December 11 is International Mountain Day 2015 @FAOForestry @FAOnews #MountainsMatter
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Mountain = Large landform that stretches above the surrounding land in a limited area, usually in the form of a peak.

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International Mountain Day

December 11 is International Mountain Day which celebrates sustainable mountain development.
@FAOForestry @FAOnews #MountainsMatter
Spanish: Día Internacional de la Montaña

More Info
http://www.un.org/en/events/mountainday

Blog
https://ronmader.wordpress.com/2015/12/09/mountainsmatter

2015

Promoting mountain products is the theme chosen for this year’s celebration of International Mountain Day. Globalization offers opportunities for mountain producers to market their high quality mountain products, such as coffee, cocoa, honey, herbs, spices and handicrafts at the national, regional and international levels. Though mountain agriculture cannot compete with the prices and volumes of lowland production, it can concentrate on high value, high quality products to boost local economies.

Tourism-related services such as skiing , climbing, cultural heritage or nature trails that allow visitors to discover unique biodiversity are also some of the offerings provided by mountains and mountain communities. If sustainably managed, tourism can provide an opportunity for development in mountain regions.

International Mountain Day 2015 provides an occasion to highlight how mountain communities are protecting biodiversity by producing a large variety of typical products and providing crucial goods and services to all of us.
http://www.fao.org/documents/card/en/c/1014d6eb-7cd3-4acd-96c0-6184436b21dd

Talking points
http://www.fao.org/forestry/internationalmountainday/85022/en/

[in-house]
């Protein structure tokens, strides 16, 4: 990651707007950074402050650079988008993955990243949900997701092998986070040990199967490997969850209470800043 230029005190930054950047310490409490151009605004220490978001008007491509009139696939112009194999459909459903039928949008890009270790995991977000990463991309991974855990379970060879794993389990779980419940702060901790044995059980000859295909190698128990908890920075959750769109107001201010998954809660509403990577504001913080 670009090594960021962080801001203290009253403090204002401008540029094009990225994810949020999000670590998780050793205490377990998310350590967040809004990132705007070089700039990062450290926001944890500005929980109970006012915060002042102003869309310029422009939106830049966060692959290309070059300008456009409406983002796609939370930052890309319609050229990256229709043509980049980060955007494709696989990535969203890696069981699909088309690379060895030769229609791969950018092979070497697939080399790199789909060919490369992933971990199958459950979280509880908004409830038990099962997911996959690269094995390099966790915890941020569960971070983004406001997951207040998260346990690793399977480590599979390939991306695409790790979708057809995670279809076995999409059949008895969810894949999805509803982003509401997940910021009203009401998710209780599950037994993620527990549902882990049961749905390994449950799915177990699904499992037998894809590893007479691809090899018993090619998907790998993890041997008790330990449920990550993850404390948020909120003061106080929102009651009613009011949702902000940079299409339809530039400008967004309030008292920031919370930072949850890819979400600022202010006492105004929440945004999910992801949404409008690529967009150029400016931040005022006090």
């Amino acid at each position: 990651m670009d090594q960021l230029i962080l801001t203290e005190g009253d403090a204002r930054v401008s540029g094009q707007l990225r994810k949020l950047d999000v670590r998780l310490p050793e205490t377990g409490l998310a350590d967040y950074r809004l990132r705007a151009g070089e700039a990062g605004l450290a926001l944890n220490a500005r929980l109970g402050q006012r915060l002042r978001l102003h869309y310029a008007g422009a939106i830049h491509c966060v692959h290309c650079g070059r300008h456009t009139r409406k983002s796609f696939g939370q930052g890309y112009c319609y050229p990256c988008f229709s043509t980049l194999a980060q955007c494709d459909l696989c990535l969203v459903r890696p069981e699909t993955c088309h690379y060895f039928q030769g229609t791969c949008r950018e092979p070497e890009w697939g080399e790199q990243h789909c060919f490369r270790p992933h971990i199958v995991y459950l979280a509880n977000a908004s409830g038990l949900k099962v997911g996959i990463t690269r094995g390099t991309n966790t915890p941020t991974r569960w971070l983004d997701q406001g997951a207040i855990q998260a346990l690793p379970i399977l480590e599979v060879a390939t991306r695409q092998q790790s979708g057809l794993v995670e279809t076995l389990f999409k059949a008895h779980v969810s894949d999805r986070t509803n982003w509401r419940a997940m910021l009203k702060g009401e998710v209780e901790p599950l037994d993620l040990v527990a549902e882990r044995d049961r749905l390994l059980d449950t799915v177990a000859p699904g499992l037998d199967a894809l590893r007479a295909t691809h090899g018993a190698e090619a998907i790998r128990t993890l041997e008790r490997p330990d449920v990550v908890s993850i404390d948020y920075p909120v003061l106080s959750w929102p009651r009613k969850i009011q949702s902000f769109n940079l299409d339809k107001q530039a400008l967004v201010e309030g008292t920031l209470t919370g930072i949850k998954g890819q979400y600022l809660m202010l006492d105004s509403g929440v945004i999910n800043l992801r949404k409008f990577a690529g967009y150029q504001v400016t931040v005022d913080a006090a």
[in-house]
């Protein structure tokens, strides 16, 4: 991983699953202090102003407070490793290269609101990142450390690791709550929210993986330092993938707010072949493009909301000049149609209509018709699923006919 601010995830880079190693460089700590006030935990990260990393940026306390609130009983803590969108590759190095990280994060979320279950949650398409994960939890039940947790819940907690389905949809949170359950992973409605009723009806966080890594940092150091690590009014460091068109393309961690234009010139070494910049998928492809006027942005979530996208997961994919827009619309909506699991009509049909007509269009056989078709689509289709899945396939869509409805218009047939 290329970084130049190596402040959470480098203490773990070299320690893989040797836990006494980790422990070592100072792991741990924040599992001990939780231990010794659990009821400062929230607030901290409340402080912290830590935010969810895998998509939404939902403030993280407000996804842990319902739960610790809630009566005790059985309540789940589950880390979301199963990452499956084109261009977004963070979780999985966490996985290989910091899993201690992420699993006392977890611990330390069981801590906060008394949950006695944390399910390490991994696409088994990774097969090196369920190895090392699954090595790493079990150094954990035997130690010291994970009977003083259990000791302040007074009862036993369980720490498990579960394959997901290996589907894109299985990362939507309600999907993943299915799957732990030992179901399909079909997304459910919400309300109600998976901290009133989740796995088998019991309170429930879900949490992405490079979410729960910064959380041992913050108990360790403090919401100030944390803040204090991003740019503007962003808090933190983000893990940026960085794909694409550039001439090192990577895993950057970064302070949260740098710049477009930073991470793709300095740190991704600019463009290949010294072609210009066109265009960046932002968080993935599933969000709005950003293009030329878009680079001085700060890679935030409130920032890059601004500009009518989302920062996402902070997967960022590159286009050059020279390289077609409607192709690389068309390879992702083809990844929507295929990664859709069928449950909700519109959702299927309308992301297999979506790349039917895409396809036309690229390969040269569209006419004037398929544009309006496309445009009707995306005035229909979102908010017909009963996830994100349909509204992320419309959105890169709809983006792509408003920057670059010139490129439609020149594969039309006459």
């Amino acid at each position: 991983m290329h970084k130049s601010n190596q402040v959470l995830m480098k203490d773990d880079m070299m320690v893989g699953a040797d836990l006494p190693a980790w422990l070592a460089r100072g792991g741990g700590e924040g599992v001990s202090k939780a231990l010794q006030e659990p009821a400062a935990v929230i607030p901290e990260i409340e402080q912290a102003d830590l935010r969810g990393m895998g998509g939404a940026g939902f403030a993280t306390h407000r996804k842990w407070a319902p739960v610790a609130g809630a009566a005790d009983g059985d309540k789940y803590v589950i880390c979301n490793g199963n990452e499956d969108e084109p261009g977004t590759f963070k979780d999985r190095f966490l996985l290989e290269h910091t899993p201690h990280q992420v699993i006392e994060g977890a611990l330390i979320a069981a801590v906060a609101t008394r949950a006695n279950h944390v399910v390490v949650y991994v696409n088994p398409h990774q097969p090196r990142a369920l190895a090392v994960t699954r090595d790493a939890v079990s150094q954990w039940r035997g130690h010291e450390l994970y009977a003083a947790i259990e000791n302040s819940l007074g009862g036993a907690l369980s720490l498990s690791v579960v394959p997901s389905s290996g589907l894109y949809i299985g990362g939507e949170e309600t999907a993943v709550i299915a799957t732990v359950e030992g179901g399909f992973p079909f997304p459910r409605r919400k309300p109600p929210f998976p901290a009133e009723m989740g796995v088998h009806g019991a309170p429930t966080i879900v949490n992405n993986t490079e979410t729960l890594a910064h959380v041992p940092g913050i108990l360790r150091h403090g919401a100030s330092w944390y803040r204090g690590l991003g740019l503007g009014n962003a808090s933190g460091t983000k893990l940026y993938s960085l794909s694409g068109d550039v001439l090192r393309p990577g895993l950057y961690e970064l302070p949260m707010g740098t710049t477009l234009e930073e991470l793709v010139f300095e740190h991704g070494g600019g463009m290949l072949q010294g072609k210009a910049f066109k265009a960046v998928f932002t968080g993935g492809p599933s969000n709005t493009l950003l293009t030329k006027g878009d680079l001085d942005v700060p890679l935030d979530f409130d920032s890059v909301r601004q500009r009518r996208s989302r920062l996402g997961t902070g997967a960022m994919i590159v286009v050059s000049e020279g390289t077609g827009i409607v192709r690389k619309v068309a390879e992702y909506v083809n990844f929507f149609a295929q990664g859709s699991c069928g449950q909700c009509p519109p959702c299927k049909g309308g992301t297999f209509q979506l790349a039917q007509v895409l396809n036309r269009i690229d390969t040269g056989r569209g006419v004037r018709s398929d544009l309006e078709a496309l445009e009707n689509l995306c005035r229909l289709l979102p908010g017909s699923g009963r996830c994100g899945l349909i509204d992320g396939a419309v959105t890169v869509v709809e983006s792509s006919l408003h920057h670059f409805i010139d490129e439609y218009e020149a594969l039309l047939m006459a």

Covering around 22 percent of the earth's land surface, mountains play a critical role in moving the world towards sustainable economic growth. Mountains not only provide sustenance and wellbeing to 915 million mountain people around the world, but indirectly benefit billions more living downstream. Mountains provide freshwater, energy and food - resources that will be increasingly scarce in coming decades. Mountain products Mountain products and services have great potential to improve livelihoods and boost local economies. Worldwide demand is on the rise for quality, high-value foods and beverages produced in mountain areas, such as coffee, honey, herbs and spices, as well as handicrafts, cosmetics and medicines. To fully tap the potential of mountain products, small producers would benefit from targeted support in adequate value chains and marketing strategy, which would allow them to obtain fair compensation for their specific quality products as well as provide added value to the customers. Mountains and water Mountains provide 60-80 percent of the world's freshwater - without which sustainable development that aims to eliminate poverty and hunger would not be possible. Fresh water from mountains is fundamental for achieving global food security, as it is used by farmers to irrigate crops in many lowland agricultural regions. Some of the world's largest cities, including New York, Rio de Janeiro, Nairobi, Tokyo and Melbourne, are dependent on freshwater from mountains. Mountains and energy Mountains have a key role to play in providing renewable energy, especially through hydropower, solar power, wind power and biogas. Hydropower currently provides around a fifth of all electricity worldwide, and some countries rely almost exclusively on mountains regions for hydropower generation. Mountains in regions with a dry or tropical climate hold particular potential for the generation of solar energy. Mountains and food Mountains contribute to food and nutrition security by providing land for crops, grazing for livestock, water courses for inland fisheries, and non-wood forest products such as berries, mushrooms and honey. Mountain farming has been a model for sustainable development for centuries and is inherently "green" thanks to its small-scall character and low-carbon footprint Of the 20 plant species that supply 80 percent of the world's food, six originated and have been diversified in mountains: maize, potatoes, barley, sorghum, quinoa, tomatoes and apples. Mountain family farming Mountain Farming is largely family farming as mountain areas, with their dispersed patches of usable land at different elevations and slope conditions, are more efficiently managed by small scale farming. Most of the production of mountain farming is for family consumption, playing a key role in ensuring household food security. The production and marketing of high value mountain products can boost local mountain economies. Mountain livelihoods tend to be highly diversified and this has proven to be a key to resilience. Some family members may work in agriculture (farming, forestry, aquaculture or animal husbandry), be employed on a regular or seasonal basis or even abroad.